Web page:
The SANS Institute launches a new in-depth Cyber Aptitude Assessment today in a bid to close the skills gap in the UK IT security industry.
The test enables anyone interested in cyber-security to gauge the quality of their existing skills. The organisation said that the test would identify the nation's top performers who will be helped into cyber-security careers.
It has been created by experts and trainers at SANS to “assess the skills and innate capabilities most needed to achieve success in a modern cyber-security careers”.
Those undertaking the test that show the most potential to fill roles in government and industry will be offered scholarships at the SANS Cyber Academy, an eight-week intensive boot camp offering world class cyber-security training, valued at £30,000.
The online assessment consists of approximately 40 multiple-choice questions which must be completed within 45 minutes.
Some questions look at existing IT and security knowledge – such as networking concepts, security procedures, programming languages, and hardware. Others pose maths problems, comprehension tests and logic puzzles to assess personality traits that the organisation said highly successful cyber-security personnel often display. This includes the ability to parse information and extrapolate important elements, and to pick up new technical concepts quickly.
At the end of the quiz, participants get a summary report showing their strengths and weaknesses in different areas of cyber-security, and a benchmark ranking against others who have taken the assessment.
While the results are completely confidential, data from the tests will be anonymised and used to help SANS to work with the UK government to identify skills gaps and inform cyber-skills policy and funding.
However, the SANS institute was quick to point out that the test was not the be-all and end-all to filling the skills gap.
“The Cyber Aptitude Assessment is designed in part to find those individuals that may not have previously considered a career in security. The profession needs new talent and this is a new method for finding them,” Stephen Jones, SANS UK managing director told SCMagazineUK.com.
“This is not a silver bullet and must be viewed alongside other important skills initiatives, but it will play a part closing the skills gap. Our intention is to continually seek out the best raw talent, provide them with intensive SANS training and then make those skilled individuals available to UK enterprises and government.”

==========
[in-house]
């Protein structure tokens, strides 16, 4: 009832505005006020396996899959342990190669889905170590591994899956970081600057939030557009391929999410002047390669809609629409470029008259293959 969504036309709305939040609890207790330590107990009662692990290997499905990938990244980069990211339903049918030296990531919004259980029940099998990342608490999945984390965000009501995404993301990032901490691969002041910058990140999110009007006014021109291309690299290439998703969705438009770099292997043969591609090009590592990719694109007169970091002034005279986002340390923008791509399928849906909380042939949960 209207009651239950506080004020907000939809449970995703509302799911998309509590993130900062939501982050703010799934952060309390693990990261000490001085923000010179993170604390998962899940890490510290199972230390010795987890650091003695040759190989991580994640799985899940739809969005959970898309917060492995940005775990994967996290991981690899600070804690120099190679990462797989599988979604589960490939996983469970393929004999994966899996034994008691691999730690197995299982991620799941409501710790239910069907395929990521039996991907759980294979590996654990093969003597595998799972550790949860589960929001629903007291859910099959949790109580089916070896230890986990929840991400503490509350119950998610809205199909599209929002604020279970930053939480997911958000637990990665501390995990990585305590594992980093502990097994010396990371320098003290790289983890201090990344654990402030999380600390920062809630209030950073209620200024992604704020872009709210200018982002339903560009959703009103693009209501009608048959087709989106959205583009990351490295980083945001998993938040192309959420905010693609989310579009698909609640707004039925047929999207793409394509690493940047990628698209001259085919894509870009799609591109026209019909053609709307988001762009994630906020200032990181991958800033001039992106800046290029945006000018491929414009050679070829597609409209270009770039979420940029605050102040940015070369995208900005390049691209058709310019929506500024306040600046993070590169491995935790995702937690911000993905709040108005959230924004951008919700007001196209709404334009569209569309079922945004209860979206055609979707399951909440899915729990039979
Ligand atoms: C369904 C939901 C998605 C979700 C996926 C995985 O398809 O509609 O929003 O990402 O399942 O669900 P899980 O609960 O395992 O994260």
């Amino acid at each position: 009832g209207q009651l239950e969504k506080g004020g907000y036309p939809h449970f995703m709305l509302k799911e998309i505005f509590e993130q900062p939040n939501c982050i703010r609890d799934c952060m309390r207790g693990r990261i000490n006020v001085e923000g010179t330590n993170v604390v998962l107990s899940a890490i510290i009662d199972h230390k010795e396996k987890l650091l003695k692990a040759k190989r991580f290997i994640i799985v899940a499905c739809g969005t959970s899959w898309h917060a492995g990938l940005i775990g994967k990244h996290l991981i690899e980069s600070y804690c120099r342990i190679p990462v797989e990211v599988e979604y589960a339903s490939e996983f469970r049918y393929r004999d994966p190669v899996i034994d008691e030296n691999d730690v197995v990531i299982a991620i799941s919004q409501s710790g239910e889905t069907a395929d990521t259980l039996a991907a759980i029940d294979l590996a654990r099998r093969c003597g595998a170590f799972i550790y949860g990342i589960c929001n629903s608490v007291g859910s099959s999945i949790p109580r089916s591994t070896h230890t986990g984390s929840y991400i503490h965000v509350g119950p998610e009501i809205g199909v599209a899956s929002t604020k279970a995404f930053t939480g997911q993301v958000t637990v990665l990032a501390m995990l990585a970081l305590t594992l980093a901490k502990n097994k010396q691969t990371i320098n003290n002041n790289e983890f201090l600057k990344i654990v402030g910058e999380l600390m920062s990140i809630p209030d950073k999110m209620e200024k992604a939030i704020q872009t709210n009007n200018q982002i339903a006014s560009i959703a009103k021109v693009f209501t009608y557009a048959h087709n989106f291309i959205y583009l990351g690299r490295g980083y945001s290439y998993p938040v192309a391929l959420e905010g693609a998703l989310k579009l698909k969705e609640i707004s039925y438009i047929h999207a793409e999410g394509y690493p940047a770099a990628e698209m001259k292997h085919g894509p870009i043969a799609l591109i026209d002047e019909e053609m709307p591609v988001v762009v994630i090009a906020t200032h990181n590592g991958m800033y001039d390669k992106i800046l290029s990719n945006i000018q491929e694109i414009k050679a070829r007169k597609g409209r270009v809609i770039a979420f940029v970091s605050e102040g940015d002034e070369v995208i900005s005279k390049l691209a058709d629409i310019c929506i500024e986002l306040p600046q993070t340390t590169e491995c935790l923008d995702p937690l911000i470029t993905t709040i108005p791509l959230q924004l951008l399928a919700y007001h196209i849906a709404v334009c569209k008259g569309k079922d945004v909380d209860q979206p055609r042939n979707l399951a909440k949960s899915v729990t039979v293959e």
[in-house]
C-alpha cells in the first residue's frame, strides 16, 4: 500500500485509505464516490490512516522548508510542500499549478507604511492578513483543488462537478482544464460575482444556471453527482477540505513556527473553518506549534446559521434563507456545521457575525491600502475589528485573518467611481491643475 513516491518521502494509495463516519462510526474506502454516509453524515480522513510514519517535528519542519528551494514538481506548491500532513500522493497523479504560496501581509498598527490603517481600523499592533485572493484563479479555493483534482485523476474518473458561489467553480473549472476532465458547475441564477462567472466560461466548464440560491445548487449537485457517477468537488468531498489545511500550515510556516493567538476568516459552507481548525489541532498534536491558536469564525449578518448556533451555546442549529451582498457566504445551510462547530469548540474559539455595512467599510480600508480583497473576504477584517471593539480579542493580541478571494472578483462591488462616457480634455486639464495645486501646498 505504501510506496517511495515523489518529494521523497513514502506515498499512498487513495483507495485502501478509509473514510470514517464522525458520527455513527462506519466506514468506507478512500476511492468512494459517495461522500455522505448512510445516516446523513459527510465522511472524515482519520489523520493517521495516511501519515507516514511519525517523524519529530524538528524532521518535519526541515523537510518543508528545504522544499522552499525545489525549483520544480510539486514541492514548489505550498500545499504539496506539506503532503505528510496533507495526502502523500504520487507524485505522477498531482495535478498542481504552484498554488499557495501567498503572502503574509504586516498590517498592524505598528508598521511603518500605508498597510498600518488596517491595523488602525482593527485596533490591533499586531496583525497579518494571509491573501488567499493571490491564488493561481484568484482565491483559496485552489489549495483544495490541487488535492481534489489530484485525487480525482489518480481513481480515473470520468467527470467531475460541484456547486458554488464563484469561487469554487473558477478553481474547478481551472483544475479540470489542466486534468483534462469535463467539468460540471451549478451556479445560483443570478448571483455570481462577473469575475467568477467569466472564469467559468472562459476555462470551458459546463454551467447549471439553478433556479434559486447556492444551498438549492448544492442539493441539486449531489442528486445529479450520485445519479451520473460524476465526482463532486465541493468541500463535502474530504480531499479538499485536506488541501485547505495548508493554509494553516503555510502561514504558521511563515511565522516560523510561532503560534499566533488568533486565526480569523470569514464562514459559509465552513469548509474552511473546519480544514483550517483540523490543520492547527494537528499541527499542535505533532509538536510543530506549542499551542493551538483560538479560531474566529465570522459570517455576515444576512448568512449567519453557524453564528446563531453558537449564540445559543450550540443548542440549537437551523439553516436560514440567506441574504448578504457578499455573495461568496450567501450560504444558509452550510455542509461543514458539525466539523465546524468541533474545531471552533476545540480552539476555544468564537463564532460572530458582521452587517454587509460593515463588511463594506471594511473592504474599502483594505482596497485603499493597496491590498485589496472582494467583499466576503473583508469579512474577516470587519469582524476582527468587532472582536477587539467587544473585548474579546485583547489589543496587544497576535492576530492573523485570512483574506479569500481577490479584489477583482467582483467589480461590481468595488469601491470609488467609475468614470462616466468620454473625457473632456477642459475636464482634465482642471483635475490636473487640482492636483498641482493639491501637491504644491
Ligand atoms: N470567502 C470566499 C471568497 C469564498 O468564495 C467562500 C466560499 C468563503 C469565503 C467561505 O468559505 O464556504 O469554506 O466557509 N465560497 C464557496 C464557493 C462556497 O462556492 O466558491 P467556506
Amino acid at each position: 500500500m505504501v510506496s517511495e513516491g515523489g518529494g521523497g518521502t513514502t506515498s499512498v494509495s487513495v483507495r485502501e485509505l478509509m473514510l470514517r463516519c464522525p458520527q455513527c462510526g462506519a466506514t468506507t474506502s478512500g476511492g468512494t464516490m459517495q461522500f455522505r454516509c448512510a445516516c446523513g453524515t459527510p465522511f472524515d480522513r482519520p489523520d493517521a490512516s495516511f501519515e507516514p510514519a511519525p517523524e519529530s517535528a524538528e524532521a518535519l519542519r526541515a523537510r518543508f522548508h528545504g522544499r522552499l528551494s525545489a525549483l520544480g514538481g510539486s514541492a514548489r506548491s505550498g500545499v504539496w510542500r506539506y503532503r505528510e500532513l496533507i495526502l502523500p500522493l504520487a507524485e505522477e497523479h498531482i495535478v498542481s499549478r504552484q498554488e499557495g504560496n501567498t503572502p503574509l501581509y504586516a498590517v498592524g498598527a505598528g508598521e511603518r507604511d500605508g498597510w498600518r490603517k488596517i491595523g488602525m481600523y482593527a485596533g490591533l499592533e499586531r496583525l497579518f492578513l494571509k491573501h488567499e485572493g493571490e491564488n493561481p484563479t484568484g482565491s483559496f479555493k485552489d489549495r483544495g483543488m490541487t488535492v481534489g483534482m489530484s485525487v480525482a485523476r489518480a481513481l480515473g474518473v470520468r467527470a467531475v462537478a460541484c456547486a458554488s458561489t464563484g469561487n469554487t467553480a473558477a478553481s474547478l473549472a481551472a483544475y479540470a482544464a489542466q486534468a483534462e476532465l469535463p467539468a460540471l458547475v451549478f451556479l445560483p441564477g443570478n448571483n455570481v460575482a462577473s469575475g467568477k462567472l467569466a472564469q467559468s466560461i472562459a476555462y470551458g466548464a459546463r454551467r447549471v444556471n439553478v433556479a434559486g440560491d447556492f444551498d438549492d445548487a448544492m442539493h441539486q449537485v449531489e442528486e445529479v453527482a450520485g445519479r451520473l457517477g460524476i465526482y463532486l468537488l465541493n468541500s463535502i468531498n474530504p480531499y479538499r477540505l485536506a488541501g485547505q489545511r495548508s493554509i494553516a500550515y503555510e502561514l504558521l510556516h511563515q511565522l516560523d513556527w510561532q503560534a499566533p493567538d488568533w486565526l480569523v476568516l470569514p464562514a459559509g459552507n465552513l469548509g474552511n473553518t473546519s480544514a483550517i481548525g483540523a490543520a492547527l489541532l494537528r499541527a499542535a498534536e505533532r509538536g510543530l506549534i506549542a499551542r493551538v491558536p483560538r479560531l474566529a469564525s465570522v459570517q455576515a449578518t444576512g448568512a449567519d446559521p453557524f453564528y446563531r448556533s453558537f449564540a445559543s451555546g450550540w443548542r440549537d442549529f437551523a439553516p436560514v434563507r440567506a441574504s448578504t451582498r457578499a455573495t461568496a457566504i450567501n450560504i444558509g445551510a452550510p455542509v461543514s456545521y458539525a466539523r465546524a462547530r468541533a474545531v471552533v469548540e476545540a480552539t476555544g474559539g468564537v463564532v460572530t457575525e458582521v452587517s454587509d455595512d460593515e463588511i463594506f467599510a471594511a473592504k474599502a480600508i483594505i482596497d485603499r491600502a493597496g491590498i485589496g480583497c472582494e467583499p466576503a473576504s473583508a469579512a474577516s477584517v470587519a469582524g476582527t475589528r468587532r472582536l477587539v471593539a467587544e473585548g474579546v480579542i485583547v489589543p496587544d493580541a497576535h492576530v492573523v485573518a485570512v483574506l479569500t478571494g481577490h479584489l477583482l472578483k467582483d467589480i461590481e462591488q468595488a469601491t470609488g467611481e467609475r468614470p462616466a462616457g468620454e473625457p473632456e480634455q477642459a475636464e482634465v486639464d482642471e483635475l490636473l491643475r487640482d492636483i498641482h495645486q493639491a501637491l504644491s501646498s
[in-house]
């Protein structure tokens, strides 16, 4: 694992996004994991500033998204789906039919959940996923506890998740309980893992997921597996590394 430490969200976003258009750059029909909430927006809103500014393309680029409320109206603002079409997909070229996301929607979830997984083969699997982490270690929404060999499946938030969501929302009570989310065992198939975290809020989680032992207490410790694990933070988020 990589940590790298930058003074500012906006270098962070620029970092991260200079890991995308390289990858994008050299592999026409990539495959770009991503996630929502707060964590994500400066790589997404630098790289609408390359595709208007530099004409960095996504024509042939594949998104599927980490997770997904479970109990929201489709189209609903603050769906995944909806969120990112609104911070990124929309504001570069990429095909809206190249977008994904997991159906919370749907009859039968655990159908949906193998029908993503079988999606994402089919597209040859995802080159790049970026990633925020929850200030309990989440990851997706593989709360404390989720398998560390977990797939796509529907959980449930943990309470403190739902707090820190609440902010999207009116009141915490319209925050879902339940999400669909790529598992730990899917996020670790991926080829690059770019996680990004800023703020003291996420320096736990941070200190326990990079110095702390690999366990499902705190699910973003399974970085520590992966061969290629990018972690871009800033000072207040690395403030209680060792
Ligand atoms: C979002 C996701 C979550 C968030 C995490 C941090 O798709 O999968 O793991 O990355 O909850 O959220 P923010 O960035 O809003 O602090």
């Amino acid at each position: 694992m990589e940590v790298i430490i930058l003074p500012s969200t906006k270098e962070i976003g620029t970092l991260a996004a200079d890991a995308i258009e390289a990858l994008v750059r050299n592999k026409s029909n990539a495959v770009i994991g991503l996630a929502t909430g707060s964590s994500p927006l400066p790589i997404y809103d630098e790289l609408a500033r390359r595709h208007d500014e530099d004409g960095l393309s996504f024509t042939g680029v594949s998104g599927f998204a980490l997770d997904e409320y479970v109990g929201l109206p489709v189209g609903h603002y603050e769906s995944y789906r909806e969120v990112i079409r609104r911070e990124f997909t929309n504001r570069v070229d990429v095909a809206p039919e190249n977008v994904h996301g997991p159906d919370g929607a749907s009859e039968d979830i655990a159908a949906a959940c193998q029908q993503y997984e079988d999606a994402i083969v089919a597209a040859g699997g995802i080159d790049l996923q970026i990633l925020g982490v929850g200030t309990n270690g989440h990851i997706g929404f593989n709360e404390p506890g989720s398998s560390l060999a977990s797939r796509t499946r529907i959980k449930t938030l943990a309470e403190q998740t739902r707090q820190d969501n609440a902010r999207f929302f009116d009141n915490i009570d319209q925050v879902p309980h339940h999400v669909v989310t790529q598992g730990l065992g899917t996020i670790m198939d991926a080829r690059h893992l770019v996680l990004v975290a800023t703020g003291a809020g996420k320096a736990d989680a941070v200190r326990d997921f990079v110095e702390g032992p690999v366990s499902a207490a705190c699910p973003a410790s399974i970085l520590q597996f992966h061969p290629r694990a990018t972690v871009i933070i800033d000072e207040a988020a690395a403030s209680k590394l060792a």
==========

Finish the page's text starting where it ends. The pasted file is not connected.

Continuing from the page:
Amanda Finch, general manager at the Institute of Information Security Professionals told SC that her organisation supports “any measures that encourage talented individuals to join the infosec profession”.
“Being a SANS tool it will benefit from having a wide reach and can be well regarded,” she said.
“It will help to highlight the fact that we have a skills shortage and encourage people to get involved, including some who may not otherwise apply or aren't sure if they are suited to the profession. It is very positive as individuals will now have the opportunity to try their hand at infosecurity in the comfort of their own home and enable others to participate that may not have the opportunity to travel or time to attend face-to-face assessments,” added Finch.
“Online tests can contribute towards finding the right recruits; there are several careers paths within the infosec profession and this will be helpful for many of them. However, we need to remember that other factors that also need to be taken into consideration such as soft and interpersonal skills, which are less easy to measure using online tools.”
Stuart Reed, senior director at NTT Com Security told SCMagazineUK.com that while this was a step in the right direction for helping to close the skills gap, “encouragement and identifying aptitude is one thing – though this must be underpinned by and access to, relevant training”.
Chris Yule, principal security consultant at Dell SecureWorks, told SC that the test is “very much focussed on finding security analysts who can trawl through log events and incidents and understand and respond to them”.
“There's another security skills shortage which this doesn't address, and is a much harder problem: having enough senior people who can understand the business and technical aspects of security who can educate their senior management on the risks they face,” said Yule. “With the growing prevalence of embarrassing breaches in the public domain, senior managers are increasingly asking questions of their information security teams and struggling to get the answers they need.”
David Kennerley, senior manager for Threat Research at Webroot told SC that IT security is so diverse that one single test is unlikely to cover all the areas, so it is likely SANS focused on the areas they feel have the widest skills gap.
“Top security professionals need technical skills, but also a very good understanding of the business they are in, only then can risk be appropriately calculated. Hopefully this test will act as a stepping stone, but there is still a need for organisations to implement detailed training programmes,” he said.